To: 'Tenace, Laurie'; Gilliam, Allen; pharmwaste at lists.dep.state.fl.us<mailto:pharmwaste at lists.dep.state.fl.us>
Subject: RE: [Pharmwaste] "Intersex" male bass found throughout protected Northeast US waters

Good job Laurie pulling that article up so quickly.

I'm with you Allen, when I saw the post of more intersex fish, my first thought was, yep, same old story (no offense Laurie).  We really need to start doing something about this.

As I've been putting together comments to EPA's rx. Waste rule, I've seen that some EU countries are actually implementing tertiary treatment at POTW.  And, not at much expense, e.g. six percent in Switzerland.  Because we don't seem to be moving  very quickly towards source reducing rx in humans and animals, it seems our next step is source reducing from our POTW to our waters with tertiary treatment.  Six percent increase in wastewater treatment seems a small price to pay to protect aquatic life from extinction.  (maybe a bit dramatic, but probably not too much).

Very truly yours,

Catherine Zimmer, MS, BSMT
Zimmer Environmental Improvement, LLC
Reducing and managing healthcare related waste and costs for fifteen years.
St. Paul, MN
Ph:  651.645.7509
zenllc at usfamily.net<mailto:zenllc at usfamily.net>

From: pharmwaste-bounces at lists.dep.state.fl.us<mailto:pharmwaste-bounces at lists.dep.state.fl.us> [mailto:pharmwaste-bounces at lists.dep.state.fl.us] On Behalf Of Tenace, Laurie
Sent: Friday, December 18, 2015 8:58 AM
To: Gilliam, Allen; 'pharmwaste at lists.dep.state.fl.us'
Subject: RE: [Pharmwaste] "Intersex" male bass found throughout protected Northeast US waters

Hi Al,

I can think of one study: the one in a research lake in Canada several years ago where they introduced low levels of estrogen and the population crashed. http://news.nationalgeographic.com/news/2007/05/070521-sex-fish.html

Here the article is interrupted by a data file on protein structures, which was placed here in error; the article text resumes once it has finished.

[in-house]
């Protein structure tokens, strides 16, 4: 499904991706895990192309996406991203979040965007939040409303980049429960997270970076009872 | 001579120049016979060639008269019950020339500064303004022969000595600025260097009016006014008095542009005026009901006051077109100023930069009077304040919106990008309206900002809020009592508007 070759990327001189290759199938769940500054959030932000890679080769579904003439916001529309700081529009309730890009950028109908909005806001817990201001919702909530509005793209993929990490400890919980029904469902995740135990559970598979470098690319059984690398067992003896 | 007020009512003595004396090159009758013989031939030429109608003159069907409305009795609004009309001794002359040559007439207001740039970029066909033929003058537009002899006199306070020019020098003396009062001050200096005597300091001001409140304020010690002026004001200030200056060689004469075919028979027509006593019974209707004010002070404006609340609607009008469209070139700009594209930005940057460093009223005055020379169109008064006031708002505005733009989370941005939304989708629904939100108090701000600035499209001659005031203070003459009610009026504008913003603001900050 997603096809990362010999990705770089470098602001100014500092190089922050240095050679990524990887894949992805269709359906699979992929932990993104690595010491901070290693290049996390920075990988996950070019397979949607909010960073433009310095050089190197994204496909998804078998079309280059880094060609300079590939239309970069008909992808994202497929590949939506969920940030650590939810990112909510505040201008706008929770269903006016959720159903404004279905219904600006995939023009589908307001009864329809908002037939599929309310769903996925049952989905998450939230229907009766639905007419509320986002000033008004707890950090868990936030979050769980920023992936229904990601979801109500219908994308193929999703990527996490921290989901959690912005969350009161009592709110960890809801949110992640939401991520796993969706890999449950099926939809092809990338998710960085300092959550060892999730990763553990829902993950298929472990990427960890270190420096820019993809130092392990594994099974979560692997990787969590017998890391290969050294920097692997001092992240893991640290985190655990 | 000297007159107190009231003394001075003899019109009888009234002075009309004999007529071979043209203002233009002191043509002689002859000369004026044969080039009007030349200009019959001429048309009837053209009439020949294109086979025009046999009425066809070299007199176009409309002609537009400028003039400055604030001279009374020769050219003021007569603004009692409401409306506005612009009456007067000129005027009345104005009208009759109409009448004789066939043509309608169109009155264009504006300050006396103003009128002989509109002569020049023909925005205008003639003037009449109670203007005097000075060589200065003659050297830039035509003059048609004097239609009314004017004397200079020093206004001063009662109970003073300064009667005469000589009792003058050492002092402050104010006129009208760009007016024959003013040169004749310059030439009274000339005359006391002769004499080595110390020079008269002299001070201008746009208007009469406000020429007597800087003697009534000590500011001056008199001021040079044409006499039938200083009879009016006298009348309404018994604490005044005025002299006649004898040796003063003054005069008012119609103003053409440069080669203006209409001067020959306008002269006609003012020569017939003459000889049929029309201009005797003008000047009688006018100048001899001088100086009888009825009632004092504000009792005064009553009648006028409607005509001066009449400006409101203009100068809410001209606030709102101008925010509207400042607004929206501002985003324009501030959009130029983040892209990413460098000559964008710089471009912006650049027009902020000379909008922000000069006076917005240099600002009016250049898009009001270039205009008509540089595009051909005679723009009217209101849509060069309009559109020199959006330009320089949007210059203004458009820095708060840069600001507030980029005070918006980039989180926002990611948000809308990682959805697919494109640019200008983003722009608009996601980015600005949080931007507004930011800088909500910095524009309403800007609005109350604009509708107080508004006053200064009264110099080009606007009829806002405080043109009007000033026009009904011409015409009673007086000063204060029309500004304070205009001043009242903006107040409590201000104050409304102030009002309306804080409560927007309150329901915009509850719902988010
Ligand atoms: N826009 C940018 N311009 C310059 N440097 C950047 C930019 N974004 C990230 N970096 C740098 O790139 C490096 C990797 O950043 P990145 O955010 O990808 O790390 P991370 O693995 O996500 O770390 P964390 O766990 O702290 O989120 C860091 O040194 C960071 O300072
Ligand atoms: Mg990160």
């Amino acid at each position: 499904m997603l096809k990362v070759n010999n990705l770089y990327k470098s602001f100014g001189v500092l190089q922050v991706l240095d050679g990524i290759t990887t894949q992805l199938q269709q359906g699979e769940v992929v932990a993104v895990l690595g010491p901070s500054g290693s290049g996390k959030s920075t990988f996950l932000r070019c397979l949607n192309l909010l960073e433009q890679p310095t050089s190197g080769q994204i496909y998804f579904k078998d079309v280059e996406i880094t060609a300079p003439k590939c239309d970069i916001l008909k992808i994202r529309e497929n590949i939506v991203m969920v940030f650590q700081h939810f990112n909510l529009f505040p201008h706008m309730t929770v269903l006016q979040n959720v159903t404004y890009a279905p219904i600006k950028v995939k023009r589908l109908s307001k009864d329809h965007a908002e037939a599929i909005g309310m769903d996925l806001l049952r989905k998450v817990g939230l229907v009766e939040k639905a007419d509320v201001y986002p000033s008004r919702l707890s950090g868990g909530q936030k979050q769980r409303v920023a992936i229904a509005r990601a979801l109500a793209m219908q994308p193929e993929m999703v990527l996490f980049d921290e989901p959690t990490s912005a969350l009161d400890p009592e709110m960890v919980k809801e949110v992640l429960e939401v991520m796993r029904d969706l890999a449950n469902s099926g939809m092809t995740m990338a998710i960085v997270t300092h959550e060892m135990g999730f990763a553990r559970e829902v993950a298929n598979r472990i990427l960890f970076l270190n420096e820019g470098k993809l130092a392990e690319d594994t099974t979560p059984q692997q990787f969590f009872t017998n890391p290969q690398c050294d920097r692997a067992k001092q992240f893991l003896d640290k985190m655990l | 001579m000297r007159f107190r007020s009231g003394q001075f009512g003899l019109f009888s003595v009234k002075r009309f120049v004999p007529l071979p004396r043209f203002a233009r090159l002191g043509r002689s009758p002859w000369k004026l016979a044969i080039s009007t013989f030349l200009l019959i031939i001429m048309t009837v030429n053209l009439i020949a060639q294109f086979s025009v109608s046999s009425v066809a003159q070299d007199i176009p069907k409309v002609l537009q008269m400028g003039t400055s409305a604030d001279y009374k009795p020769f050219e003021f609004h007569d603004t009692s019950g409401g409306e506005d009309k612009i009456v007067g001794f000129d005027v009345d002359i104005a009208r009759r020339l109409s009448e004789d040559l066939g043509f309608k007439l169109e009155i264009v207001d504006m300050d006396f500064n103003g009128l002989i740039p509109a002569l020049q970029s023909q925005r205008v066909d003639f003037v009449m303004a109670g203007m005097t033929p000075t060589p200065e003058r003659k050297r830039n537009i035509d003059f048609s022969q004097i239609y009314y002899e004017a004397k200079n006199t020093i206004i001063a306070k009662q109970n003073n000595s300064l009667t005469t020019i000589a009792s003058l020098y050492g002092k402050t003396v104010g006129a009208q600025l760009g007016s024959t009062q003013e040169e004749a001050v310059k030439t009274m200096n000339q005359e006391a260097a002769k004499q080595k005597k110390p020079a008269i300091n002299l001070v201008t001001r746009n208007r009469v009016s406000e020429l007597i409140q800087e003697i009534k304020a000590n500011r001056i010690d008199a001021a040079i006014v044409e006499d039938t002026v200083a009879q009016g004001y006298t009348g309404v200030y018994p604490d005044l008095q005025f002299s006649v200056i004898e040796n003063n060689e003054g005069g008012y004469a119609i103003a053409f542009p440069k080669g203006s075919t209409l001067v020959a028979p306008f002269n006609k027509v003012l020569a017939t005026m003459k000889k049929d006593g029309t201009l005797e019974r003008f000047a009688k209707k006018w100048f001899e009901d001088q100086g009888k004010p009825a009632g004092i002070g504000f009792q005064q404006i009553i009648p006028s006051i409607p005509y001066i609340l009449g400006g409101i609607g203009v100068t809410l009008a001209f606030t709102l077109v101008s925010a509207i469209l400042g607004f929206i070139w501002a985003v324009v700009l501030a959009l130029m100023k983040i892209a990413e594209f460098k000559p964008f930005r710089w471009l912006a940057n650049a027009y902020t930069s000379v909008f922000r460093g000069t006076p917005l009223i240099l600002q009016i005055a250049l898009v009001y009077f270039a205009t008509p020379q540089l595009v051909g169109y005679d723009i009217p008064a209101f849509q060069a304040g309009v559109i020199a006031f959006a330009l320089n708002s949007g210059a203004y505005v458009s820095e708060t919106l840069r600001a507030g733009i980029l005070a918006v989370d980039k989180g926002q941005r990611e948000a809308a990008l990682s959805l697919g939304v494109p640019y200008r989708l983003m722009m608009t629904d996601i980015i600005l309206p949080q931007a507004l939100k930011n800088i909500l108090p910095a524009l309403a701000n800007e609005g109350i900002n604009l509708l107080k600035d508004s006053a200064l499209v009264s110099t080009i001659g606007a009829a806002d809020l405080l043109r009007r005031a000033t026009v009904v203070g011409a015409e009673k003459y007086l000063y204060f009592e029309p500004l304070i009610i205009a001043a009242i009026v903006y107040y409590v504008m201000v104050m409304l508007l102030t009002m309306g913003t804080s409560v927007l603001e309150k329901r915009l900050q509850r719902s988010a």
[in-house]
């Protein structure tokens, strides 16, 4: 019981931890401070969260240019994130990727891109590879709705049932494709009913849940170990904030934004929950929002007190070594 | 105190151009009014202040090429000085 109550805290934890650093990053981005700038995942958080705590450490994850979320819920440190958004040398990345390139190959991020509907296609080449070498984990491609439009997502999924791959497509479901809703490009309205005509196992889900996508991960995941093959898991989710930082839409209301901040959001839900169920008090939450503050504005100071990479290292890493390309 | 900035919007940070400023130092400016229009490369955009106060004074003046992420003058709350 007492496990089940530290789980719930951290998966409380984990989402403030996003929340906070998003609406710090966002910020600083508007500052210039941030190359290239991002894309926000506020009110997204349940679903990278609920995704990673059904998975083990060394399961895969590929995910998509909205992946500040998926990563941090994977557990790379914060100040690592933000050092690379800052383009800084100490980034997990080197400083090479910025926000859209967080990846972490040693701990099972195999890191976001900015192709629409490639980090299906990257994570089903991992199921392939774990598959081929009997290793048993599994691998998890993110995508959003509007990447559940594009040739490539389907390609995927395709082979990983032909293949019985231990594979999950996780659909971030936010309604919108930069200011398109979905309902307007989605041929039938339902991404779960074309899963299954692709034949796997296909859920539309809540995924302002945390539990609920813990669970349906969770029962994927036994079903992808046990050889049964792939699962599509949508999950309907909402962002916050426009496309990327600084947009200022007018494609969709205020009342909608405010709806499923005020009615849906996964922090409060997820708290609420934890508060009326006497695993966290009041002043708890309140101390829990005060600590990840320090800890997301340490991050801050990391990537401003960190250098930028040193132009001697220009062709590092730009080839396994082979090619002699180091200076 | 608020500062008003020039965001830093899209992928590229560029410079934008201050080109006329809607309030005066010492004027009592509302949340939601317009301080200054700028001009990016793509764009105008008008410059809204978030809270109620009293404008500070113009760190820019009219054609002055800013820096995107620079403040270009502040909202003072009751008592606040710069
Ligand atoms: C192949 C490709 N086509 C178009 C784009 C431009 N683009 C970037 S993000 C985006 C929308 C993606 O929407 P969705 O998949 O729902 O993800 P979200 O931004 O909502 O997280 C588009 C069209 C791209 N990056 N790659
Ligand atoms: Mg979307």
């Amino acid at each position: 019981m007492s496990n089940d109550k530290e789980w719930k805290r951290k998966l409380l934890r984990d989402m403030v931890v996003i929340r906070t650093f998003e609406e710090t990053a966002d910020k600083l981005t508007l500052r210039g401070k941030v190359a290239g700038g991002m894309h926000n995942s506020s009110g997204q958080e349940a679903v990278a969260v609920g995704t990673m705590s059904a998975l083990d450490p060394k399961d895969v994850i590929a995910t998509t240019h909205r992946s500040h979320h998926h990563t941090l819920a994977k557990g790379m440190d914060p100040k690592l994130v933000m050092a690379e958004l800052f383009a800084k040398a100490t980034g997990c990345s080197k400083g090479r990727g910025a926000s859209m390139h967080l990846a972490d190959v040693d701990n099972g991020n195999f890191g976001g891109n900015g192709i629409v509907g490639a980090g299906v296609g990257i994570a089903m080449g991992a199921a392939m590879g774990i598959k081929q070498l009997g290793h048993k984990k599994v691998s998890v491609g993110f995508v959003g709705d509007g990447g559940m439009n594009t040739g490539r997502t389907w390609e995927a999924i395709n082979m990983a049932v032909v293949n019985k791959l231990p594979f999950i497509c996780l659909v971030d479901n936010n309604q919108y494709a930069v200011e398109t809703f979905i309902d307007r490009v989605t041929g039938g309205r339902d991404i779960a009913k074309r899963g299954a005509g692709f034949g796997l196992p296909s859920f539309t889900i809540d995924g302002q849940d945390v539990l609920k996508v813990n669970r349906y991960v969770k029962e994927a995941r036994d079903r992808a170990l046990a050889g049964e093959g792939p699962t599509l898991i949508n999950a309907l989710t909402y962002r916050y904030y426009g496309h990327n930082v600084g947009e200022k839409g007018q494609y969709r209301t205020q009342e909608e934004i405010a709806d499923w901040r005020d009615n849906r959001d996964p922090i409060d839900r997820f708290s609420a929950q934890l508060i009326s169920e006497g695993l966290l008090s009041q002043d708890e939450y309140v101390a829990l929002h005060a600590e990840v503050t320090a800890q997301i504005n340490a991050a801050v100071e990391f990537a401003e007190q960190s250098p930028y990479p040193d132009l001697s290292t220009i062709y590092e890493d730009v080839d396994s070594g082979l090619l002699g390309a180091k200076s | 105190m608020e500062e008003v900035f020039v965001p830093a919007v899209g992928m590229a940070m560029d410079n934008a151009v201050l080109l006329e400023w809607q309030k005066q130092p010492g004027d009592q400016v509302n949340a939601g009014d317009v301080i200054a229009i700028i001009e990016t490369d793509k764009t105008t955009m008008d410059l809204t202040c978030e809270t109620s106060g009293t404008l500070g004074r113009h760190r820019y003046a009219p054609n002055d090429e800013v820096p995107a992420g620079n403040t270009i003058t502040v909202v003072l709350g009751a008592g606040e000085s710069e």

"Kidd and colleagues from Canada's federal fisheries agency added the synthetic estrogen found in birth control pills to a remote, isolated lake set aside for such experiments in northwestern Ontario, Canada<http://www3.nationalgeographic.com/places/provinces/province_ontario.html>.
For three summers the researchers added estrogen at levels found in untreated municipal wastewaters.
Several fish species live in the lake, including the short-lived fathead minnow.
After the first summer, male minnows were producing egg proteins. By the second year their sperm cells were undeveloped. Shortly after that they produced eggs as well.
In addition, females were producing more egg protein than normal, and their sexual development was also delayed, Kidd said.

The result was an impaired ability of the minnows to reproduce, which caused the population to collapse in the second year of the study, the researchers found.
The population even failed to recover in the two years after the researchers stopped adding estrogen, indicating the effects were quite persistent, according to Kidd."